Communities that are most marginalized continue to be so online. People who do not have access often speak languages that are not in Unicode and live in places that have never before been mapped, often not even photographed.
Some of these things can be considered excessive compared to actual needs. The question, however, is access. The creative people I’ve met in communities such as this have ideas, have projects, but need support for implementation.
If text appears as boxes because someone in the so-called 1st world, say a funder, doesn’t have the right font, how does that effect the decision to support a project? I’ve been thinking about the implications of this especially after seeing the great Design for the First World contest for 3rd world designers to solve the problems of the 1st world. What are the gaps that the 1st world can’t perceive from people in the 3rd world that look on it.
Mobiles is a key example. Many people here in New York don’t understand how mobiles are used internationally. They’re shocked when I tell them that the best mobile reception I’ve had is in Bangladesh. Worst, Zimbabwe, but NYC is down there.
With websites, I’m assuming that many people when they land on a site that’s not fully functional to them think that they’ll return once it’s “fixed”, not that the community must have even more needs and that the language may not be viewable to a machine outside of one belonging to a member of the community. For instance, Burmese bloggers hate unicode. This poll on a popular blog currently shows 88% of people using the non-unicode standard.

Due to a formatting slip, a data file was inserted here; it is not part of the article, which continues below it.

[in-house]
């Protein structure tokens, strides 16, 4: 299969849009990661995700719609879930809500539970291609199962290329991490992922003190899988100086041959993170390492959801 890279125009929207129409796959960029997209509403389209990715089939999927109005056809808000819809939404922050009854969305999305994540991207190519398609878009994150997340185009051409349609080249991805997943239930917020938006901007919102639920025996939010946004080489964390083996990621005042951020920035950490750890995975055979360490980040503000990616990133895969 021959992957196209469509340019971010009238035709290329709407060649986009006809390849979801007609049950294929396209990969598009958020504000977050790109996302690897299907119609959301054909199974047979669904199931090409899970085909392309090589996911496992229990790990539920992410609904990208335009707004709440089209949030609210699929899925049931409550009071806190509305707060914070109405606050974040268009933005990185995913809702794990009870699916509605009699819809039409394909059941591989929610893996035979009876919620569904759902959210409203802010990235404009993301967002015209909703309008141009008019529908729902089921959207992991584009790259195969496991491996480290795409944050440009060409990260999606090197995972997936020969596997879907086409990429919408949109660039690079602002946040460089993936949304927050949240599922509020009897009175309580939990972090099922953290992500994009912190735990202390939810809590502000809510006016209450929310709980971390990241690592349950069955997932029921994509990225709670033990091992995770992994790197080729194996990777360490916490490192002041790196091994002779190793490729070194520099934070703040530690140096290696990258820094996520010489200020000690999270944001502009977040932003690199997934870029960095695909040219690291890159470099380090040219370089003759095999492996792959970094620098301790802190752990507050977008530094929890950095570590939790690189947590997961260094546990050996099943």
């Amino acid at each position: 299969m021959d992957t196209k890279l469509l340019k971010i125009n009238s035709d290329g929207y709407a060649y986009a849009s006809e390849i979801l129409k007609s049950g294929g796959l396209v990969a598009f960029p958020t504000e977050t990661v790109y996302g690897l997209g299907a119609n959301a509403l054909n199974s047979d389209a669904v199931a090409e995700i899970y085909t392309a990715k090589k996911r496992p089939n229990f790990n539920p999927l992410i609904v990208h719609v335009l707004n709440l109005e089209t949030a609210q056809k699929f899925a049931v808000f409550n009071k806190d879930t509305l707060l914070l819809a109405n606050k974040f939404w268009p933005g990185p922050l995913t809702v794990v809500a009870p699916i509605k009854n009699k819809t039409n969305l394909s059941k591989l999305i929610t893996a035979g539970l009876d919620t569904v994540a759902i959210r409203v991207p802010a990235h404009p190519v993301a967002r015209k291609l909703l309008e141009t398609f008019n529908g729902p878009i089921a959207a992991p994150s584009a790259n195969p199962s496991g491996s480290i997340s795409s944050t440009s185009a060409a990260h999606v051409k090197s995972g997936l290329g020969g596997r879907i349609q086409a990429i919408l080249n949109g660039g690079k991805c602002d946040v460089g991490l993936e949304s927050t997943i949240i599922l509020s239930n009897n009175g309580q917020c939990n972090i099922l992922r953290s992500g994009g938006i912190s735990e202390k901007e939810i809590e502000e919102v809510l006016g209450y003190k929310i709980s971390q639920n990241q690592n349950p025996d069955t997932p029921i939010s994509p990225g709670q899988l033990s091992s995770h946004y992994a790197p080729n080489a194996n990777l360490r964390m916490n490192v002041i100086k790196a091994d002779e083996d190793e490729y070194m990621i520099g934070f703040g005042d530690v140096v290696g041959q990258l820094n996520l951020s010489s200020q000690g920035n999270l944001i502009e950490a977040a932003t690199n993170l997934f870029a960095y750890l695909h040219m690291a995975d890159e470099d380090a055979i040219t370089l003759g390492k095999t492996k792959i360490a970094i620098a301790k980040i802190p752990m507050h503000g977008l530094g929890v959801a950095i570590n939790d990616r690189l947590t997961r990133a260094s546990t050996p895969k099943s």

This issue can of course be solved with pictures, but that makes it less-viewable to communities who have slow connection speeds already and that are trying to embrace transparency, and in so doing, trying to move further away from PDFs and GIFs of text.
21st century literacy cuts both ways. These efforts needs support and understanding. I’m hoping that communities in need start receiving support that can lead to more sustainable community infrastructure.
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